Swimming in choppy seas
In the last year, markets like China and India have had 10% falls in a day, thankfully not very often, due to high volatility, writes Udayan Mukherjee.Updated: Apr 19, 2007, 21:41 IST
The one factor which has marked global market movements over the last few months is the unusually high level of volatility. It seems all very exciting but investors have had to realign their strategies in the light of these wild swings, which are fast becoming the core fabric of emerging market investing.
You can see that 2 to 3 per cent index swings in a single session are par for the course. In the last year, big markets like China and India have had 10 per cent falls in a day, thankfully not very often. Why, China was down 5 per cent only yesterday, on fears of interest rate hikes.
This is the price of global integration. There are just too many triggers at play at any point and too many diverse pools of money sloshing about. Anything could spark off a rally or a sell off : US economic data, signals on global interest rates, the dollar, the yen, regulatory action from China, crude prices and geopolitics.
Reacting to these triggers is a vast pool of money which is moving around chasing absolute returns. Billions of dollars move in and out of markets in the matter of days. This has also had the effect of compressing market cycles. Earlier, multi year bull markets would be followed by multi year bear markets.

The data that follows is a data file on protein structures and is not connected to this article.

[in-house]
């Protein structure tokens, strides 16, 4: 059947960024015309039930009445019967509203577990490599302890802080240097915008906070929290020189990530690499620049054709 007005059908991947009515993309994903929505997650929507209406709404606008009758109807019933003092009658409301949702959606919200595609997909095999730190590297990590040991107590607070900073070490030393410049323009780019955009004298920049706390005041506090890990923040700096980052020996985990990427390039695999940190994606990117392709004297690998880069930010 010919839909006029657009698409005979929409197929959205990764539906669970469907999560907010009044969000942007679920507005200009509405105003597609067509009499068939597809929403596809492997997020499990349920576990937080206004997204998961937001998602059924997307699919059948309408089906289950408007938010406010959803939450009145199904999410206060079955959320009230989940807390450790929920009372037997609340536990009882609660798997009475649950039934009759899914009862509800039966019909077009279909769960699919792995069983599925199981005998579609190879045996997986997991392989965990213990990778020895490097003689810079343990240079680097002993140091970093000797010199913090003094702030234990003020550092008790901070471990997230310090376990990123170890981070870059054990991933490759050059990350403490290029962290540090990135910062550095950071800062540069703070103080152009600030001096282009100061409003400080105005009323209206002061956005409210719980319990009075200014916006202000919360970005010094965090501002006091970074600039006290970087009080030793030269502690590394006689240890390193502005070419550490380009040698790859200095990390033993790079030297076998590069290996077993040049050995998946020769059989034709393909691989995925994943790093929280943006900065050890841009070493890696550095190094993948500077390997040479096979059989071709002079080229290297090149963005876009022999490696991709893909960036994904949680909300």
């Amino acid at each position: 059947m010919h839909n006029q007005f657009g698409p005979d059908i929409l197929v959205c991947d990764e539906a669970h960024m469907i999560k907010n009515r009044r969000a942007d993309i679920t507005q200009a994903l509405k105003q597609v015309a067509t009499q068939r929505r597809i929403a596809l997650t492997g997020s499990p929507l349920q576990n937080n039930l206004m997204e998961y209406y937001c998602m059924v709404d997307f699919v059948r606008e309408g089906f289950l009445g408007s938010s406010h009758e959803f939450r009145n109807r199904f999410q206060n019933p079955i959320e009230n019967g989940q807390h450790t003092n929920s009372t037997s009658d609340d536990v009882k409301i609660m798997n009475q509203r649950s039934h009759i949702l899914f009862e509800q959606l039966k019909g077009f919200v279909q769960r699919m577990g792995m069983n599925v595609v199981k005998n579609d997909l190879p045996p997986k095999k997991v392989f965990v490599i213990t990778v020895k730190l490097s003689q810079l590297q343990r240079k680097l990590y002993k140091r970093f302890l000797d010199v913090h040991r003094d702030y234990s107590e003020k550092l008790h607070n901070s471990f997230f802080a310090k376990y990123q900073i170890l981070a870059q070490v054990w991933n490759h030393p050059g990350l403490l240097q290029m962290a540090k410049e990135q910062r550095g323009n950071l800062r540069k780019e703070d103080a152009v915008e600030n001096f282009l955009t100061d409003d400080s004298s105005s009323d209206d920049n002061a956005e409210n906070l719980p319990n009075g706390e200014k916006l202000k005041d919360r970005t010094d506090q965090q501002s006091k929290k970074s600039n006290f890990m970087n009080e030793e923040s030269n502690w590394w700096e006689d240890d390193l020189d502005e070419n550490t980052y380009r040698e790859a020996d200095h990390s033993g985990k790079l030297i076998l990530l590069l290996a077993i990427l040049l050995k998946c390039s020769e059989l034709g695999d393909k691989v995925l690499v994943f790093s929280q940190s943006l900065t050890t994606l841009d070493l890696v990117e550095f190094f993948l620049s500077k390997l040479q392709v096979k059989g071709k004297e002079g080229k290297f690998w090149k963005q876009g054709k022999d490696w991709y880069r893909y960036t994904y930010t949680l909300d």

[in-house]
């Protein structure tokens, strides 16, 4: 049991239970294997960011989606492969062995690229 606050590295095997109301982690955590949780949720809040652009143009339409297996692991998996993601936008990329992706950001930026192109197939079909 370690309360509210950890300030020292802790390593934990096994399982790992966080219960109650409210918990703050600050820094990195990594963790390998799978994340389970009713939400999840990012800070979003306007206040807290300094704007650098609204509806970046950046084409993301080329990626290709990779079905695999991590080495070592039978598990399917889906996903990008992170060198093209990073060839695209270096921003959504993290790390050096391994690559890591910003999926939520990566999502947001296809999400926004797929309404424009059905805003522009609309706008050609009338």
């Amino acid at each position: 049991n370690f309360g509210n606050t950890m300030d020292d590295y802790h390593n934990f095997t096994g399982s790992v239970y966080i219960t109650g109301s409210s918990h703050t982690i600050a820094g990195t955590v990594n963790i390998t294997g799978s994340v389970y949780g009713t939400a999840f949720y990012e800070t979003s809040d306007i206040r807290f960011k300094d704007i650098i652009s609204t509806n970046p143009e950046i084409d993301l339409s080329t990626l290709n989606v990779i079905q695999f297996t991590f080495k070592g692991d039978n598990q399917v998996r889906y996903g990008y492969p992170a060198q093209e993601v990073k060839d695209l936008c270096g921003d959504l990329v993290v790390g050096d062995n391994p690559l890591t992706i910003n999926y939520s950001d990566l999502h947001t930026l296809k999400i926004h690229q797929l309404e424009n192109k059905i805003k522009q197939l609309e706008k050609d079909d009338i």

Today, the market seems in a tearing rush to discount good news and bad, which is why stocks are often seen running way ahead of fundamentals and conversely, crashing, to price in all bad news very very quickly.
In these markets, you have to be nimble. Not just traders, even investors. A sector could give you a 25 per cent swing in a fortnight. If you miss it, you probably have missed the bus for a while at least. Banks, cement, automobiles are all good recent examples. The other must-do is to acquire some expertise in the derivatives market. Too many people, even today, just use it to take naked directional calls. In a volatile market, that can kill you.
But volatility can be milked very well by using options and even neutralised to a certain extent. One needs to get back to the classroom. After all, the global market is like a furiously churning cauldron.It will simply spit you out if you can't deal with the spin.